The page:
9 Multipoint linkage analysis can be used to establish marker order by minimizing the number of apparent multiple crossovers. By comparing the frequency of genotypes with all possible marker orders, a marker order can be determined that minimizes the double recombinants that are needed to explain the results. Multipoint linkage analysis is important in very complex mapping studies that usually involve dozens of marker loci. Maps created by this approach are also very important as frameworks to provide diagnostic information for genetic counseling where causative genes (particularly those associated with multigenic traits are not known) have not been identified but there approximate location in the genome is known.

10 For example, by knowing the marker order, it is possible to predict whether the offspring will be affected or not with NF1. Approaches for complex trait mapping Linkage studies as described above are best applied to simple Mendelian traits or traits with high penetrance and expressivity. Penetrance: the proportion of individuals of a specified genotype that manifest a particular phenotype or disease. Expressivity: the range of phenotypes manifested by individuals with a given genotype. Polygenic traits, those that have many genes contributing to them where no one gene causes the disease or phenotype, require alternative approaches. These types of diseases are typically detected through familial clustering. A primary characteristic of diseases with complex inheritance is that affected individuals tend to cluster in families (familial aggregation). This is because relatives share a greater proportion of their alleles than with unrelated individuals in the population. The reverse is not necessarily true - familial aggregation of a disease does not mean that a disease must have a genetic contribution. Non-genetic factors could have the same effect - besides sharing alleles, families share culture, behavior, diet and environmental exposures. Concordant when two individuals in a family have the same disease. Affected individuals may not share the same pre-disposing alleles, in which case they are phenocopies (genetic heterogeneity).

11 Discordant - when some family members have a disease and others not. Discordancy could be due to one individual having the disease allele and the other not. Alternatively, the disease may have incomplete penetrance. Phenocopies and incomplete penetrance contribute to the difficulty of identifying genes that are responsible for polygenic and multifactorial diseases. Case-control studies - An approach to assess familial aggregation (and the basis for association studies described below) is to compare patients with a disease (the cases) with suitably chosen individuals without the disease (the controls) with respect to family history of disease (it is also important to randomize other variables such as environmental exposures, occupation, geographical location, parity, previous illnesses, ethnicity, etc). To assess a possible genetic contribution to familial aggregation of a disease, the frequency with which the disease is found in the extended families of the cases (positive family history) is compared with the frequency of positive family history among suitable controls that do not have the disease. These studies are subject to many different kinds of errors, the most troublesome being ascertainment bias. Ascertainment bias - a difference in the likelihood that affected relatives of the cases will be reported to the epidemiologist as compared with the affected relatives of controls. Choice of controls is also a confounding factor. Controls should differ from the cases only in their disease status and not in any other variable. This is also why it is important to known the population structure as described previously so that appropriate controls can be selected for the cases. Associations found in case-control studies do not prove causation. Many variables are not independent of each other. Separating Genetic and Environmental Factors-Disease concordance and allele sharing among relatives can be used to dissect the relative contribution of genetics and environment to disease. When genetics is important, the frequency of disease concordance increases as the degree of relatedness increases. The most extreme examples of two individuals having alleles in common are identical (monozygotic-mz) twins. The next most closely related are first degree relatives, including fraternal (dizygotic-dz) twins.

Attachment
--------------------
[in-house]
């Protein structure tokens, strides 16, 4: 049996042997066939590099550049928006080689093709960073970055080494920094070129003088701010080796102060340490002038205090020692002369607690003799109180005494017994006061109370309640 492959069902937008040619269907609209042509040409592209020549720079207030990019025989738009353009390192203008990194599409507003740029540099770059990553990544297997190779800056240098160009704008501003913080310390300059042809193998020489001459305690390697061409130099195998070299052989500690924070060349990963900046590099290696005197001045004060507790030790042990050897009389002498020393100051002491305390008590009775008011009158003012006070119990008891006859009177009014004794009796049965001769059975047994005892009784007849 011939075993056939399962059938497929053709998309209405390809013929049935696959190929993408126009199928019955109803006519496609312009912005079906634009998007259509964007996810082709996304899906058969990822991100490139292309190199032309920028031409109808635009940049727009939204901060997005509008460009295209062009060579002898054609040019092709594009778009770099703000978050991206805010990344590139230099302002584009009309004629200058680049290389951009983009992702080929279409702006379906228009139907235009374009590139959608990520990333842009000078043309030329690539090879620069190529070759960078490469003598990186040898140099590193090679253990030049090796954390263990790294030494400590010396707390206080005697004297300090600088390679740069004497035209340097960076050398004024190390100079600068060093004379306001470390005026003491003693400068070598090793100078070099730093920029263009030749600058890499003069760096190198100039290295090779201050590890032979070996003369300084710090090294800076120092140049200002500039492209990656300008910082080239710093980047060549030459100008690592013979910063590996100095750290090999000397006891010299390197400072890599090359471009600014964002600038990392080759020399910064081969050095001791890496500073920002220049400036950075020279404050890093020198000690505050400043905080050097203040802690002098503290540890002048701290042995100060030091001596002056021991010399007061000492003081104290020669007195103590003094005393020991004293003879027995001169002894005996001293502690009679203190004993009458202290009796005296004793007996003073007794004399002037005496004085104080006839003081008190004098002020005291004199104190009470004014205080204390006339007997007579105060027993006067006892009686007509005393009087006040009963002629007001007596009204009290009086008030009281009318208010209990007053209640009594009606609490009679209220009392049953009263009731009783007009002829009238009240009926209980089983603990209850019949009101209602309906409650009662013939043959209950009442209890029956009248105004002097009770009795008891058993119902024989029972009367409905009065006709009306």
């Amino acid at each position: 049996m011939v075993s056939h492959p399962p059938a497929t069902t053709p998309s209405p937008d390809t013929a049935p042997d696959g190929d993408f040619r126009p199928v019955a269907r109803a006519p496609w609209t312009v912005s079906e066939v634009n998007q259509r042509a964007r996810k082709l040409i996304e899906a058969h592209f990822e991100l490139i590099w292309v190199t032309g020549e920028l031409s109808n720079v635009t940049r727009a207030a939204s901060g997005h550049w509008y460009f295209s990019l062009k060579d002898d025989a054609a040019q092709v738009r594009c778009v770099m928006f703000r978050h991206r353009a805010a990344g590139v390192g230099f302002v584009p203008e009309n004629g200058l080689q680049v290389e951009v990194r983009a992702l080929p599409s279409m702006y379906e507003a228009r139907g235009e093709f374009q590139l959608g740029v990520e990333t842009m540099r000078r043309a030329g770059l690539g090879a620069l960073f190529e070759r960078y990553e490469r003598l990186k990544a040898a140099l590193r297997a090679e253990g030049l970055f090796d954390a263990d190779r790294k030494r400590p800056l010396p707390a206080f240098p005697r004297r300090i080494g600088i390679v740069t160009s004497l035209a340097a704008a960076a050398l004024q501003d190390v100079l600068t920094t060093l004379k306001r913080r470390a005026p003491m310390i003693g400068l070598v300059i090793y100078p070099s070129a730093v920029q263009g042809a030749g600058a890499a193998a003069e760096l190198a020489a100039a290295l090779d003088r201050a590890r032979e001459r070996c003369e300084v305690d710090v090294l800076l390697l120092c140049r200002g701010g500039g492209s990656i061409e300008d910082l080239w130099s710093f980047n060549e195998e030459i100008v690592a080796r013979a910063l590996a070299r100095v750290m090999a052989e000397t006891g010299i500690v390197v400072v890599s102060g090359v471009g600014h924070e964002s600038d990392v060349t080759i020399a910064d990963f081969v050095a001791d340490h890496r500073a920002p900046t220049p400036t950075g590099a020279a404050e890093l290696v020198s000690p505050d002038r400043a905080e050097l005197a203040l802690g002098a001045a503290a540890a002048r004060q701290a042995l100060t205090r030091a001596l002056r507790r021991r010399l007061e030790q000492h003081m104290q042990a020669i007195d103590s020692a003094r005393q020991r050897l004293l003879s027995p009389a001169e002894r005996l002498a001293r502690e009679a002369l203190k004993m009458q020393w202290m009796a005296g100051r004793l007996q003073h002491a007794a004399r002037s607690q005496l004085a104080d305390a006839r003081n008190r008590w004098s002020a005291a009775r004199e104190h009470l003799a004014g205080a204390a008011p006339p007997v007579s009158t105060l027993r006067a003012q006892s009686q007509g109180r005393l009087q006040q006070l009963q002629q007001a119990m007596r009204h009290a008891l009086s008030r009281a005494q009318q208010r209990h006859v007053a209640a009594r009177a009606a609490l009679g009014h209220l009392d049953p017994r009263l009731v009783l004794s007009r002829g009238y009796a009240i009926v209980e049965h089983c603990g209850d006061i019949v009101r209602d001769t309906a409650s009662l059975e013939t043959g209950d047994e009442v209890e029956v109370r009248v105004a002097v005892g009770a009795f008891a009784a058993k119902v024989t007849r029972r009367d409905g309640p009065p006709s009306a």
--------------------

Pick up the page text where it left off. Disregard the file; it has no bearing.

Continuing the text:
12 Degree of Relationship and Alleles in Common Relationship to Proband Monozygotic (MZ) twins Dizygotic (DZ) twins First-degree relative Second-degree relative Third-degree relative Proportion of Alleles in Common with Proband 1 1/2 1/2 1/4 1/8 Two major approaches have been developed to map genes associated with complex dieaseases (with many variants of these for special disease models). Affected pedigree method - type of linkage analysis that relies on pairs of family members who are concordant for the trait. Sibling-sibling or parent-sibling pairs are based upon the concept of identity-by-decent. The pairs share stretches of DNA in common through a direct inherited lineage.

13 Association method - is based upon the presumption that there is an increased frequency of particular alleles in affected compared with unaffected individuals in the population (in essence a case control study). Origin of linkage disequilibrium used in association studies: Limitations of complex trait analysis: Complex epistatic interactions-many genes, usually with only a small effect indivdiually, contribute to complex traits (heart disease, cancer susceptibility, diabetes, etc) but cumulatively, they often have unusual and unpredictable interactions that are greater than the sum of their individual effects.

14 Genetic heterogeneity - multiple different genetic differences between individuals may contribute to similar phenotypes complicating the association between genotype and phenotype. Pleiotropy - individual genes may have multiple effects and may contribute to many different traits.

15 History of mutations/polymorphisms-genetic differences may be associated with multiple linked marker combinations or have arisen multiple times during past generation. Population stratification -unknown population structures will have a significant impact on results, particularly case control (association) studies, if they are not properly controlled.